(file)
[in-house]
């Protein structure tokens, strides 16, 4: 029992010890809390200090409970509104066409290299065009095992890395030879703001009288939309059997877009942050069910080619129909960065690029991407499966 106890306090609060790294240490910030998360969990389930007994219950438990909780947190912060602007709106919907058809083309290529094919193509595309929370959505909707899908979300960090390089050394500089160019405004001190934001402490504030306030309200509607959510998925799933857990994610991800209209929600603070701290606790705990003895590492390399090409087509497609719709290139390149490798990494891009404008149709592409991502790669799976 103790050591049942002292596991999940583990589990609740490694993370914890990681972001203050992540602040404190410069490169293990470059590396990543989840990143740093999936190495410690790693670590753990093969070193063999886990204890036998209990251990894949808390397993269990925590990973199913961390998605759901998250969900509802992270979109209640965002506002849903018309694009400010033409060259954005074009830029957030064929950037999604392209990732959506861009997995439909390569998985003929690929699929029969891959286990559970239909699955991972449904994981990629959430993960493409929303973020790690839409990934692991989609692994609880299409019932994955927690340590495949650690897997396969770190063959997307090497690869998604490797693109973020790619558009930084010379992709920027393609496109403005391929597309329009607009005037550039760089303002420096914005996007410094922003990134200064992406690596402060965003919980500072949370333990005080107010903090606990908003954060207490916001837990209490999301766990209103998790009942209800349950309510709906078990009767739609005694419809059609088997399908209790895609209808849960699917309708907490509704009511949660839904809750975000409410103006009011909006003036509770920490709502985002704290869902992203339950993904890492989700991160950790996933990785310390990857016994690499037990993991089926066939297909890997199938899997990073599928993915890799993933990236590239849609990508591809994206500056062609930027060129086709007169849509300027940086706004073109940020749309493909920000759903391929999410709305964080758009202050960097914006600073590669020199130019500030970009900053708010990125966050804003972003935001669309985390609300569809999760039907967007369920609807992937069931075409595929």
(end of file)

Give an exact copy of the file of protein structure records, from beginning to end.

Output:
[in-house]
């Protein structure tokens, strides 16, 4: 029992010890809390200090409970509104066409290299065009095992890395030879703001009288939309059997877009942050069910080619129909960065690029991407499966 106890306090609060790294240490910030998360969990389930007994219950438990909780947190912060602007709106919907058809083309290529094919193509595309929370959505909707899908979300960090390089050394500089160019405004001190934001402490504030306030309200509607959510998925799933857990994610991800209209929600603070701290606790705990003895590492390399090409087509497609719709290139390149490798990494891009404008149709592409991502790669799976 103790050591049942002292596991999940583990589990609740490694993370914890990681972001203050992540602040404190410069490169293990470059590396990543989840990143740093999936190495410690790693670590753990093969070193063999886990204890036998209990251990894949808390397993269990925590990973199913961390998605759901998250969900509802992270979109209640965002506002849903018309694009400010033409060259954005074009830029957030064929950037999604392209990732959506861009997995439909390569998985003929690929699929029969891959286990559970239909699955991972449904994981990629959430993960493409929303973020790690839409990934692991989609692994609880299409019932994955927690340590495949650690897997396969770190063959997307090497690869998604490797693109973020790619558009930084010379992709920027393609496109403005391929597309329009607009005037550039760089303002420096914005996007410094922003990134200064992406690596402060965003919980500072949370333990005080107010903090606990908003954060207490916001837990209490999301766990209103998790009942209800349950309510709906078990009767739609005694419809059609088997399908209790895609209808849960699917309708907490509704009511949660839904809750975000409410103006009011909006003036509770920490709502985002704290869902992203339950993904890492989700991160950790996933990785310390990857016994690499037990993991089926066939297909890997199938899997990073599928993915890799993933990236590239849609990508591809994206500056062609930027060129086709007169849509300027940086706004073109940020749309493909920000759903391929999410709305964080758009202050960097914006600073590669020199130019500030970009900053708010990125966050804003972003935001669309985390609300569809999760039907967007369920609807992937069931075409595929």